Doug Schaefer has kindly allowed us to bring you one of his Christmas cards, A Merry Visigothic Christmas. No matter how “old timey” a Christmas scene may be, there’s always something familiar about it. Sometimes strangely familiar...
Michael J A Tyzuk concludes his latest episode of Moonshadow on an apparently happy note: has Michelle really reformed the hero? Is he really “Going Straight”?
Tala Bar continues the adventures of Ya’el in chapter 3. Yin’am is quite taken with Ya’el and would like to sweep her away to his palace. Only, Ya’el has Doubts about the arrangements; she’s one to make up her own mind.
Christopher Fulbright depicts a little girl who is undaunted by complex electronics and engineering problems, especially when they can be solved by magic. Re-engineering her Dad, though, proves to be a project of another order in “The Remote Controlled Man.”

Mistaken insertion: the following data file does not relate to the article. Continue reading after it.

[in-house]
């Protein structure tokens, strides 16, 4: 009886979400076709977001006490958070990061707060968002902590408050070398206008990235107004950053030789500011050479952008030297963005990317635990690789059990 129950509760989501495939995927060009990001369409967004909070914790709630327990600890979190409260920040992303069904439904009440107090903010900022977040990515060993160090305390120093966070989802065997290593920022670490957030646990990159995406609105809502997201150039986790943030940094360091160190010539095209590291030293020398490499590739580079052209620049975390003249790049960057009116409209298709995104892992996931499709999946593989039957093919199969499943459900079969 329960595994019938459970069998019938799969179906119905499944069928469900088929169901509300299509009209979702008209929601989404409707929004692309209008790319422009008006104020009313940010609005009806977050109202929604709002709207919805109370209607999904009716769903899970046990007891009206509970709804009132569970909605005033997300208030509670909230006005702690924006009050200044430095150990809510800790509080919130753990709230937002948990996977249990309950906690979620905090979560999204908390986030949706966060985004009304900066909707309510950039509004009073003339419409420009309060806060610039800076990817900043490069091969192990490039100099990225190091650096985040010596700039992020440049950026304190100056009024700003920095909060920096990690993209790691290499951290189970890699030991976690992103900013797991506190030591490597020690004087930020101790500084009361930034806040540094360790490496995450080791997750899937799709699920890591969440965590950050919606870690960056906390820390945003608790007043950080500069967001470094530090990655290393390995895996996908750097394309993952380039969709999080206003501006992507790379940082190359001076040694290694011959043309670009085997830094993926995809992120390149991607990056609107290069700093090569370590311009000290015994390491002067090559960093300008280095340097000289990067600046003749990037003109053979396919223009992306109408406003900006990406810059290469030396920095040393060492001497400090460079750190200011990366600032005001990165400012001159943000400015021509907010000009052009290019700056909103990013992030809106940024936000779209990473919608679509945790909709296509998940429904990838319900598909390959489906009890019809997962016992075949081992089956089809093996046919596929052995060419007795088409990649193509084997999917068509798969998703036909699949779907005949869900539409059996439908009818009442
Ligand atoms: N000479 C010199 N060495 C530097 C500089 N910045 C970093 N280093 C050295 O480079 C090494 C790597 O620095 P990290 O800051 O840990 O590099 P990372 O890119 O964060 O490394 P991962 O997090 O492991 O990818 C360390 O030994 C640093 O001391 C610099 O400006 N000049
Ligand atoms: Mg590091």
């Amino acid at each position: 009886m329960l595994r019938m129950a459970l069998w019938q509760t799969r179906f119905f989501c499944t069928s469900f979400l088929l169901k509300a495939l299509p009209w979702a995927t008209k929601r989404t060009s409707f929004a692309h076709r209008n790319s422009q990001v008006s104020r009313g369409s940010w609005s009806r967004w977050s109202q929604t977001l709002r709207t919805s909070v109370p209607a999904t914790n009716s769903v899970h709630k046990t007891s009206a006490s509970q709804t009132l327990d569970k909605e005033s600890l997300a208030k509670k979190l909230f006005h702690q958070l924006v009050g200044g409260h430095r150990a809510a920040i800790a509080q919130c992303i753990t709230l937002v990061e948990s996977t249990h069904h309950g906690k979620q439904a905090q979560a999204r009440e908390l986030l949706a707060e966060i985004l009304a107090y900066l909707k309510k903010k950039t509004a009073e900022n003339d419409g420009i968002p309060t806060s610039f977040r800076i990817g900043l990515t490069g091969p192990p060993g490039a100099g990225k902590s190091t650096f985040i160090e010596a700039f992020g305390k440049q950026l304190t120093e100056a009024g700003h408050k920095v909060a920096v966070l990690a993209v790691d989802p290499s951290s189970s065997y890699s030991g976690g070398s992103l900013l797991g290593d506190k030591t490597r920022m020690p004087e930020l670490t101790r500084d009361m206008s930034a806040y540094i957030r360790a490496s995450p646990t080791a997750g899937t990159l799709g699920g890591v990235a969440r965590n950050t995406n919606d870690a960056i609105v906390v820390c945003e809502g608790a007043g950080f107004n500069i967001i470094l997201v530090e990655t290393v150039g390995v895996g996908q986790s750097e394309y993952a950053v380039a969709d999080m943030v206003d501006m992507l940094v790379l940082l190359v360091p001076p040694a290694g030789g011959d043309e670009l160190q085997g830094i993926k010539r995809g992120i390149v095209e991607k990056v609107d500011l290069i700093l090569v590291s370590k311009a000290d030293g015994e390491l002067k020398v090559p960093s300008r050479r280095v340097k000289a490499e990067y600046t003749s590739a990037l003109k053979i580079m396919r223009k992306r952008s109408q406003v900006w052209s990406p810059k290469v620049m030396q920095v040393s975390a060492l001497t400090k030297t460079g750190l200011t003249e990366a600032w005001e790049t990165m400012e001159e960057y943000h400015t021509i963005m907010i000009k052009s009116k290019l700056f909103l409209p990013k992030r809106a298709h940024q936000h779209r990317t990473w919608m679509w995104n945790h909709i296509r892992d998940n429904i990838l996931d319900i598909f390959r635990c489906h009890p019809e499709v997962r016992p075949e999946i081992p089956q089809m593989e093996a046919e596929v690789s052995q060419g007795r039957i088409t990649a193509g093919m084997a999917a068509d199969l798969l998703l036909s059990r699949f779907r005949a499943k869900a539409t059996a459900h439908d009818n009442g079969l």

In the spirit of the season, Don Webb offers you a time-travel story that takes place at some point between Christmas and Easter: “Don’t Get Noticed.”
Charles Richard Laing’s “Santa Cat” might make the reader think of the legend that, on Christmas Eve, animals can talk. What truly bewildering stories might they tell? Here’s one who gets straight to the point.
Carols and stars bedeck interstellar distances in Thomas R.’s “Estrella.”
Challenge 76 opens the door to questions big and small: “What do you say...”
Jerry Wright appreciates Terry Pratchett in the Reading Room. Jerry’s editorial recounts some computer woes and poses a neat little “challenge” of his own: how cultural taboos can cause military conundrums.
Tala Bar’s Ya’el will attend a big party, and her life is going to get even more complicated. Michael J A Tyzuk will continue “The Dilemma,” which concluded in issue 60, with a new three-part sequel. In the short stories, Donald Sullivan has a textbook case for interstellar explorers: how not to make “first contact” with extraterrestrials. Lou Antonelli returns with a time-travel story that explains the true origin of the term e-mail “spam.”
Welcome to Bewildering Stories !
Readers’ reactions are always welcome. Please write!
Return to the issue index
Copyright © 2003 by Bewildering Stories